Resignations, dismissals galore in PR gov’t over 4-year term
By Pedro Correa Henry
Special to The Star
The New Progressive Party (NPP)-led Puerto Rico government has not only been susceptible to hurricanes, earthquakes and a global pandemic, but also to numerous resignations and dismissals of heads of agencies throughout the four-year term that is now drawing to a close.
As the island is on the verge of a new government on Jan. 2, the current quadrennium has been shaped by historic changes in command within days of each other at leading government entities. Below, the Star looks at some of the most significant shifts and determinations of the past four years.
For the first time, Puerto Rico had three governors during a four-year period. On one hand, former Gov. Ricardo Rosselló Nevares, who was elected in 2016 by almost 42 percent of the island’s voters, announced his resignation in July 24, 2019 after citizens protested for 15 consecutive days in front of the executive mansion on Calle de La Fortaleza in Old San Juan after the Center for Investigative Journalism released an 889-page Telegram chat log that not only contained offensive remarks from officials, advisers and the governor himself, but also contained an alleged corruption scheme from within La Fortaleza.
Then, now-NPP gubernatorial candidate Pedro Pierluisi was sworn in as governor on Aug. 2, 2019 as Rosselló appointed him as designated secretary of State, yet Pierluisi’s five-day-long governance came to end after the Puerto Rico Supreme Court unanimously ruled his appointment as governor unconstitutional due to the former resident commissioner not having been ratified by both the island House of Representatives and Senate.
On Aug. 8, 2019, then-Justice (DOJ) Secretary Wanda Vázquez Garced was sworn in as governor, her post being the next in line according to the Puerto Rico Constitution.
Department of Education (DE)
On April 1, 2019, Julia Keleher quit as DE secretary and three days later resigned from a $250,000 annual contract as a member of the Fiscal Agency and Financial Advisory Authority, as confirmed by then-La Fortaleza Chief of Staff Ricardo Llerandi. A little over three months later, on July 10, 2019, Keleher was arrested by the Federal Bureau of Investigation along with five other public officials for wire fraud, money laundering and conspiracy to commit money laundering that reached $15.5 million.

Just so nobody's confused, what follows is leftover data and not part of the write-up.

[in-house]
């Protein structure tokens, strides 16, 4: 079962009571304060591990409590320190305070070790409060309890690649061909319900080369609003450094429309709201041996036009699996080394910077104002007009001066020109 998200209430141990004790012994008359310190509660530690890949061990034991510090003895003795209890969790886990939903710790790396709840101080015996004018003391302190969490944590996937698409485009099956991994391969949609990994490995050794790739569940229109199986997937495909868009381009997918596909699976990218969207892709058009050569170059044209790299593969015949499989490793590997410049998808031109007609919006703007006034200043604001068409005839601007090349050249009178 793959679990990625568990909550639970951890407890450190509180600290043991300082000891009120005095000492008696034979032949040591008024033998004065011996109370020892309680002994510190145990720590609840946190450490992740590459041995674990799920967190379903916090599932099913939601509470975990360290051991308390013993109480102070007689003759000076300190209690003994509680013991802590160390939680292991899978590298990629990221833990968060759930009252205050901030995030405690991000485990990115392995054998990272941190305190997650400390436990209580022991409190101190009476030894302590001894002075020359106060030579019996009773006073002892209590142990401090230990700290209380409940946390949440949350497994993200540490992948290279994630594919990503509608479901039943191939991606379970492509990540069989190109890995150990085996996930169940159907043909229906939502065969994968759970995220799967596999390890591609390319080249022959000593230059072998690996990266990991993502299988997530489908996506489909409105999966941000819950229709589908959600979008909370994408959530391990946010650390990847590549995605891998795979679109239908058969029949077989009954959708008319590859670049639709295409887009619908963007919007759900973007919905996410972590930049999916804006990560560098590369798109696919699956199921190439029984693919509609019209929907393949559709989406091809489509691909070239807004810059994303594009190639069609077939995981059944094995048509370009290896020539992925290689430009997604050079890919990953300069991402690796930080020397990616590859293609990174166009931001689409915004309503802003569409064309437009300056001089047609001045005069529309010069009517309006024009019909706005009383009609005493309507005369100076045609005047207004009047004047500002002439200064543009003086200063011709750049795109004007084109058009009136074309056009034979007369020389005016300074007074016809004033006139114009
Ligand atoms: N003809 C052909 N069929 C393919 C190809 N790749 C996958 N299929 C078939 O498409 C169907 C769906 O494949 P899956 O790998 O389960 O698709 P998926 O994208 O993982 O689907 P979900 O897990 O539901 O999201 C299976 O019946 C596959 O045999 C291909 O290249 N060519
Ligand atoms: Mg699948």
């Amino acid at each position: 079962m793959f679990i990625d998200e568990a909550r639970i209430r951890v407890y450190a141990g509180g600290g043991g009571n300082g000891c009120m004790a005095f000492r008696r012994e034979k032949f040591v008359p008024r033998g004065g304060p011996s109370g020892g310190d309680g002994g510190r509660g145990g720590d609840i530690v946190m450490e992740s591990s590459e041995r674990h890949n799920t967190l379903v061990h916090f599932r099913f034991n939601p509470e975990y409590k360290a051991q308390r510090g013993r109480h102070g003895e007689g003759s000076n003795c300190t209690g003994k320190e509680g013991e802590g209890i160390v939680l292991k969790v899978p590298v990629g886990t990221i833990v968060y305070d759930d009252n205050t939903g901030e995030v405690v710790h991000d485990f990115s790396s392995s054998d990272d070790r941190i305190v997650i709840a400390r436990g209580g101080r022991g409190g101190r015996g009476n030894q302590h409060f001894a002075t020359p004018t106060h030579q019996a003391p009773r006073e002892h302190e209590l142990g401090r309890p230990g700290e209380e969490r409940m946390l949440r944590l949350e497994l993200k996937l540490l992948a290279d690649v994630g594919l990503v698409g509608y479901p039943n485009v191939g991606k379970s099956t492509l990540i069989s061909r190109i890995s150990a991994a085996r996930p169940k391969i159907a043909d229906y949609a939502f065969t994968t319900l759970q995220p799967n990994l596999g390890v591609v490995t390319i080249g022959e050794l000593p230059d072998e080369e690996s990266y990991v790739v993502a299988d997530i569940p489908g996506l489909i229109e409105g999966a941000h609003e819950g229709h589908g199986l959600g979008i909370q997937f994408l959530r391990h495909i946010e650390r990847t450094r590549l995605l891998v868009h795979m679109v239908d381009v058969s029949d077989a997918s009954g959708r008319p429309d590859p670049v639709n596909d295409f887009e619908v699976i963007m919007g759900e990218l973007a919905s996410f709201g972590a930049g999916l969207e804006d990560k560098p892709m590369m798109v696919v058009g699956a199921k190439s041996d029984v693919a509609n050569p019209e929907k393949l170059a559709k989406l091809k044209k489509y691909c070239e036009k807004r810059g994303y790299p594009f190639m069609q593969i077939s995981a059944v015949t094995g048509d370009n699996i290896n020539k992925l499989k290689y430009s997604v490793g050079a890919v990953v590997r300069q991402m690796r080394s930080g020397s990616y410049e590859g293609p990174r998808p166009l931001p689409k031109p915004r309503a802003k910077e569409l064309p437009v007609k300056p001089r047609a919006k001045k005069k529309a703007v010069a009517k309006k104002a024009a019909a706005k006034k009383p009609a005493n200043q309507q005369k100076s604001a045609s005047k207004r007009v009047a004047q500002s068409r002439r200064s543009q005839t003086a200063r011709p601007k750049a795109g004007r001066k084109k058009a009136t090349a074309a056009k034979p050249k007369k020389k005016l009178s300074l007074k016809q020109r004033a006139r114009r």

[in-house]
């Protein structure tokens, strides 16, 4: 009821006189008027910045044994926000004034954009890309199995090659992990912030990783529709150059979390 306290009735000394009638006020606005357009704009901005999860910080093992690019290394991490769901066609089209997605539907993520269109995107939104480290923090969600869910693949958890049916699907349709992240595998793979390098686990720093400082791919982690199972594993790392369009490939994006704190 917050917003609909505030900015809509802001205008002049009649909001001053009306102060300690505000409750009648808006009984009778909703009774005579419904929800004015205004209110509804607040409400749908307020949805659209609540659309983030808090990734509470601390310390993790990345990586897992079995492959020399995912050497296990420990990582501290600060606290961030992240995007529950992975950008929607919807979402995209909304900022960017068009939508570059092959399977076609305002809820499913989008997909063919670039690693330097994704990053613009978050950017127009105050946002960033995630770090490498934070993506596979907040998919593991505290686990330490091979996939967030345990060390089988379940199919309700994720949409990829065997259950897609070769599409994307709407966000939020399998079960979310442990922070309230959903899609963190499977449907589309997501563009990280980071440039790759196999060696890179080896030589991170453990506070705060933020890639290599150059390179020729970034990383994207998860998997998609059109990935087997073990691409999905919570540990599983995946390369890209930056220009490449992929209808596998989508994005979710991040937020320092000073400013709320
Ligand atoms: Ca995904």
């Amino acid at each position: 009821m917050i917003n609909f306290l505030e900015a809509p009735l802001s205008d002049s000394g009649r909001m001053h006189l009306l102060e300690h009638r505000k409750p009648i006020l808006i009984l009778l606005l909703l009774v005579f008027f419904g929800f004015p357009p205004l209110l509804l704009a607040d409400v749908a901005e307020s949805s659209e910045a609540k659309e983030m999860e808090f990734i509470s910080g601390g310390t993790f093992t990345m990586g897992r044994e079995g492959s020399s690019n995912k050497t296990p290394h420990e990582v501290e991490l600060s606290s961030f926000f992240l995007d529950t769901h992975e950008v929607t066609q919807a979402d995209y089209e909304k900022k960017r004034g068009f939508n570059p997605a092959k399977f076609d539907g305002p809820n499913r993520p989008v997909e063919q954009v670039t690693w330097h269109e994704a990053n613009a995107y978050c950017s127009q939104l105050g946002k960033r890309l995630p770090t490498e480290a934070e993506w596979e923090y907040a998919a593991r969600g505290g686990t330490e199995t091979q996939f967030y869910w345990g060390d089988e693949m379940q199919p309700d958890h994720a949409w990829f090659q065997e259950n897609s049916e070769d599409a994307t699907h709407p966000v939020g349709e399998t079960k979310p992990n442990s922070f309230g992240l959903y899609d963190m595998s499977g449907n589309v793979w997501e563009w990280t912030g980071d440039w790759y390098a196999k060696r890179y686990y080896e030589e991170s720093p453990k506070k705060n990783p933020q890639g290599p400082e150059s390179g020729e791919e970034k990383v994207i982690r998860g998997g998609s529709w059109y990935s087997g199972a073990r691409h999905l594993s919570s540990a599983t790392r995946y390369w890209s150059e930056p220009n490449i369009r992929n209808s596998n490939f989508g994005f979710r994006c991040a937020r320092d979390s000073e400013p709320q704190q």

Eleuterio Álamo was appointed DE interim secretary on April 4, 2019 by then-governor Rosselló, but his appointment was withdrawn; on June 24, 2019, current DE Secretary Eligio Hernández, who was referred to as Keleher’s left hand by Popular Democratic Party Sen. Eduardo Bhatia, was confirmed by a Senate majority.
Puerto Rico Electric Power Authority (PREPA)
On Nov. 17, 2017, 27 days after Hurricane Maria tore through Puerto Rico, PREPA Executive Director Ricardo Ramos resigned amid criticism for granting a $300 million contract to Whitefish Energy, a Montana-based electric power company with only two permanent employees, to repair the island’s flattened electrical grid.
Justo González, who became the designated executive director in charge of PREPA before Walter Higgins III was appointed by Rosselló on March 20, 2018, welcomed retirement on June 22, 2018, two days after the Law to Transform Puerto Rico’s Electric Power, which would lead PREPA into privatization, was signed. On July 7, 2018, Higgins III resigned after the DOJ warned PREPA’s governing board that the agreed upon productivity bonus that would raise his annual salary to $450,000 was illegal.
However, the utility’s governing board announced that Higgins III’s successor, Rafael Díaz Granados, who was also a board member, would get a $750,000 annual salary according to an American Public Power Association formula. On July 12, 2018, Díaz Granados and five board members resigned.